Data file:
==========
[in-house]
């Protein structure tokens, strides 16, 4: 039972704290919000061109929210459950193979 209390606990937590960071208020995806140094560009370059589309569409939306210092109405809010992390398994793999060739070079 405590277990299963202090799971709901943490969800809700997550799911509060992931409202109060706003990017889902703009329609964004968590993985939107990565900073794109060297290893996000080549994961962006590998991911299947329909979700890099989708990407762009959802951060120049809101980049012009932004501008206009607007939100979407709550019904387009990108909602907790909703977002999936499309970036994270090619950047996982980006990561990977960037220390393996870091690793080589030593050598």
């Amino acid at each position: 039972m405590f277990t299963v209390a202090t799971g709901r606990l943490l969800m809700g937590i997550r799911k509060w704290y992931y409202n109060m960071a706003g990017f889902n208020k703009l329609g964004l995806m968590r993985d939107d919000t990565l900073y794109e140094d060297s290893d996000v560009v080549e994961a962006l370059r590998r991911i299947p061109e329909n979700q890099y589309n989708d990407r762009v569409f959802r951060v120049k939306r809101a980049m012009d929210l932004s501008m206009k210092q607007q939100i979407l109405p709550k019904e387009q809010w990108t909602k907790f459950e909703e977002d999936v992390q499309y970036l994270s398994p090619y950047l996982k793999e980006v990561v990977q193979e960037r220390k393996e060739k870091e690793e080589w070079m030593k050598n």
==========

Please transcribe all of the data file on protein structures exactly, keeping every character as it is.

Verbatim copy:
[in-house]
């Protein structure tokens, strides 16, 4: 039972704290919000061109929210459950193979 209390606990937590960071208020995806140094560009370059589309569409939306210092109405809010992390398994793999060739070079 405590277990299963202090799971709901943490969800809700997550799911509060992931409202109060706003990017889902703009329609964004968590993985939107990565900073794109060297290893996000080549994961962006590998991911299947329909979700890099989708990407762009959802951060120049809101980049012009932004501008206009607007939100979407709550019904387009990108909602907790909703977002999936499309970036994270090619950047996982980006990561990977960037220390393996870091690793080589030593050598």
């Amino acid at each position: 039972m405590f277990t299963v209390a202090t799971g709901r606990l943490l969800m809700g937590i997550r799911k509060w704290y992931y409202n109060m960071a706003g990017f889902n208020k703009l329609g964004l995806m968590r993985d939107d919000t990565l900073y794109e140094d060297s290893d996000v560009v080549e994961a962006l370059r590998r991911i299947p061109e329909n979700q890099y589309n989708d990407r762009v569409f959802r951060v120049k939306r809101a980049m012009d929210l932004s501008m206009k210092q607007q939100i979407l109405p709550k019904e387009q809010w990108t909602k907790f459950e909703e977002d999936v992390q499309y970036l994270s398994p090619y950047l996982k793999e980006v990561v990977q193979e960037r220390k393996e060739k870091e690793e080589w070079m030593k050598n």